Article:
How does one become a full-fledged physician in the Philippines? This is a simple infographic that will show you what one must undergo. Not everyone will go through the same stages especially if one is in a special program, for example, INTARMED, if one opts not to go into specialization and “take the road less travelled,” or if one decides to practice abroad.
Step 1: PRE-MED (4 to 5 years)
A pre-medical student may be taking a Bachelor of Science (BS) or a Bachelor of Arts (AB) degree or their equivalent, with a required number of units. If one wants a boost, he or she is suggested to go into a health- or a science-related program. Common four-year pre-medical programs in the Philippines are BS in Medical Technology, Nursing, Pharmacy, Biology and Psychology. Common five-year pre-medical programs are BS in Physical Therapy, Occupational Therapy and Clinical Pharmacy.
Step 2: NMAT (1 day, limited takes)
Center for Educational Measurement, Inc. (CEM) mentioned on its site, “Pursuant to the Medical Act of 1959, the Board of Medical Education (BME), under DECS Order No. 52 series 1985 and in consultation with the Association of Philippine Medical Colleges Foundation, Inc. (APMC), required the NMAT as a prerequisite for admission in all medical schools nationwide beginning school year 1986 – 1987.”
A medical student aspirant can take multiple NMATs, but each medical school has a different requirement. Most medical schools accept the recent three or four NMAT scores one has prior to application, and medical schools have a different required minimum percentile rank. A high percentile rank cannot guarantee one a slot in his or her chosen medical school, but only increases his or her chance of entering it. Some still require entrance tests and interviews aside from the NMAT and pre-medical school records.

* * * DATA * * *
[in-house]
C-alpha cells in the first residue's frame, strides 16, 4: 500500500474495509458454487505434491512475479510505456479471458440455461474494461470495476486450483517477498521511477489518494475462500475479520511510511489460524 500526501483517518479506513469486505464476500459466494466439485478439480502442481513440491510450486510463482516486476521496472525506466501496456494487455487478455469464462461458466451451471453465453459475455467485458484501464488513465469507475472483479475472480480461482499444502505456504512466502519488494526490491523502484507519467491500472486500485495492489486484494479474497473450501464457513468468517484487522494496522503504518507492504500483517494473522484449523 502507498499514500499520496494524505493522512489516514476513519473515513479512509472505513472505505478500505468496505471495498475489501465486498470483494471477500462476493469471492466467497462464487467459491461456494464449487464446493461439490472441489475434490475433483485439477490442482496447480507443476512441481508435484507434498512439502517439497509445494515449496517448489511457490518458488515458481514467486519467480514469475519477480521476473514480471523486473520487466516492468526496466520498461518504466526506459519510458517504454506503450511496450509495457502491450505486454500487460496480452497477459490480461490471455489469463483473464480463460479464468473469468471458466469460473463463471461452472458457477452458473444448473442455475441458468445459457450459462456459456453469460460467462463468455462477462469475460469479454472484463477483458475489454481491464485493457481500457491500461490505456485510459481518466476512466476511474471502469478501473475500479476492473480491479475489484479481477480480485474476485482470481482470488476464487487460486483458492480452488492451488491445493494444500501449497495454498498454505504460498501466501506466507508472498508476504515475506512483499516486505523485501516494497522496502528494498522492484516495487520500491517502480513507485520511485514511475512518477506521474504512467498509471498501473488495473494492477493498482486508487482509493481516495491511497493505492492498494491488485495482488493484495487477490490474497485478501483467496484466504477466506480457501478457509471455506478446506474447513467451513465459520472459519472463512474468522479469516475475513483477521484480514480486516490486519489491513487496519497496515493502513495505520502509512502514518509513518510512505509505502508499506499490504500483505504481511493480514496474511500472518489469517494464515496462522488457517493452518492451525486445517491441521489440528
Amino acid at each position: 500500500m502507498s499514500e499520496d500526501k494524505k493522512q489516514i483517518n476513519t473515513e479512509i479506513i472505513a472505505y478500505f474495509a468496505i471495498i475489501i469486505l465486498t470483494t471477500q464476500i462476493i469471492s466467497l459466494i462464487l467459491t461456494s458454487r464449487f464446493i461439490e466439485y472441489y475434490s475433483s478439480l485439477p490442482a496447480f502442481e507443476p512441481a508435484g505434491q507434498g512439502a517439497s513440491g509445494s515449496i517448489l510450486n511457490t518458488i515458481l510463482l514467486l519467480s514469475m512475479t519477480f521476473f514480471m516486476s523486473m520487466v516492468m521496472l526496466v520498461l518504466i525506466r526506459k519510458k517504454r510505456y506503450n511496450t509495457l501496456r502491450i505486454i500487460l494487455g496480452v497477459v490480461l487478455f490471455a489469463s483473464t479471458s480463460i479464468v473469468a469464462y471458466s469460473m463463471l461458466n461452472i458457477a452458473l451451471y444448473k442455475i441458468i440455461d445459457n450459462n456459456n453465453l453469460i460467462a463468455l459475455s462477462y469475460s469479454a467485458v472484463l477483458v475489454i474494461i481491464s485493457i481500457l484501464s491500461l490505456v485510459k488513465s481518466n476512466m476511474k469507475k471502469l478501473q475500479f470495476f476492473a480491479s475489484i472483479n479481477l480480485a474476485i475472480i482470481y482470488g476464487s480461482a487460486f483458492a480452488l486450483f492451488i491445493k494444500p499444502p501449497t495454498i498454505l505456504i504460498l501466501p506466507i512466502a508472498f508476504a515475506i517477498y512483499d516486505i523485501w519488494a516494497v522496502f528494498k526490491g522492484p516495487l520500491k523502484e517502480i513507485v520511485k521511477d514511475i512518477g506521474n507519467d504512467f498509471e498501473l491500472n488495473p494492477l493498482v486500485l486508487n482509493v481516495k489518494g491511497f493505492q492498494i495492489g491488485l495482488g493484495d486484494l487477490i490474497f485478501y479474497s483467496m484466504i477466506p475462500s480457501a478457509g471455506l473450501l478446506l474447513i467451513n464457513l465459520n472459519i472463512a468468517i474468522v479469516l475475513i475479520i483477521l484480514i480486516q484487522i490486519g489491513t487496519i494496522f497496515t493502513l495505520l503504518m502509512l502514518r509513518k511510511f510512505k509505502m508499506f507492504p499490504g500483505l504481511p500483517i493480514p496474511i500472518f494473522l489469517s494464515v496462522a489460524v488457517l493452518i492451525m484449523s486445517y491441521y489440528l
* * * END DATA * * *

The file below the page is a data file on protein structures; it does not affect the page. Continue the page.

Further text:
For more information on the NMAT, visit CEM, Inc.
Step 3: MED + CLERKSHIP (4 years)
Medical school proper is the bulk of academic preparation to become a doctor. The basics will be taught in the early years and the clinicals in the later years. Medical schools have different curricula. On the last year (fourth year), one will be exposed to the hospital and clinical setting by having duties. This is called the Clerkship (Junior Internship in some schools). Clerks will be rotated to the different departments of the hospital and the community. Some will even have the opportunity to have electives abroad. Prior to graduation, few medical schools require the Written and Oral Revalida. A graduate of the four-year medical proper may already put “M.D.” after his or her name, because he or she has already earned the degree Doctor of Medicine. The only thing that distinguishes the residents or general practitioners from the clerks and interns (next step) is the license.
Step 4: INTERNSHIP (1 year)
Before board exam, it is required that one must undergo one year of Internship (Senior Internship in some schools). One will be matched to a hospital (among his or her top three choices) and will serve duties with or without stipend. Other institutions even offer free meals or free white coats. But one must remember to choose the hospital he or she will gain experience in, and will help him or her in future practice. If one decides to enter in a teaching hospital, he or she will have duties with the clerks (junior interns) and will have an opportunity to teach them. This is also the time to shadow with the residents and the time to brush up for the licensure examination.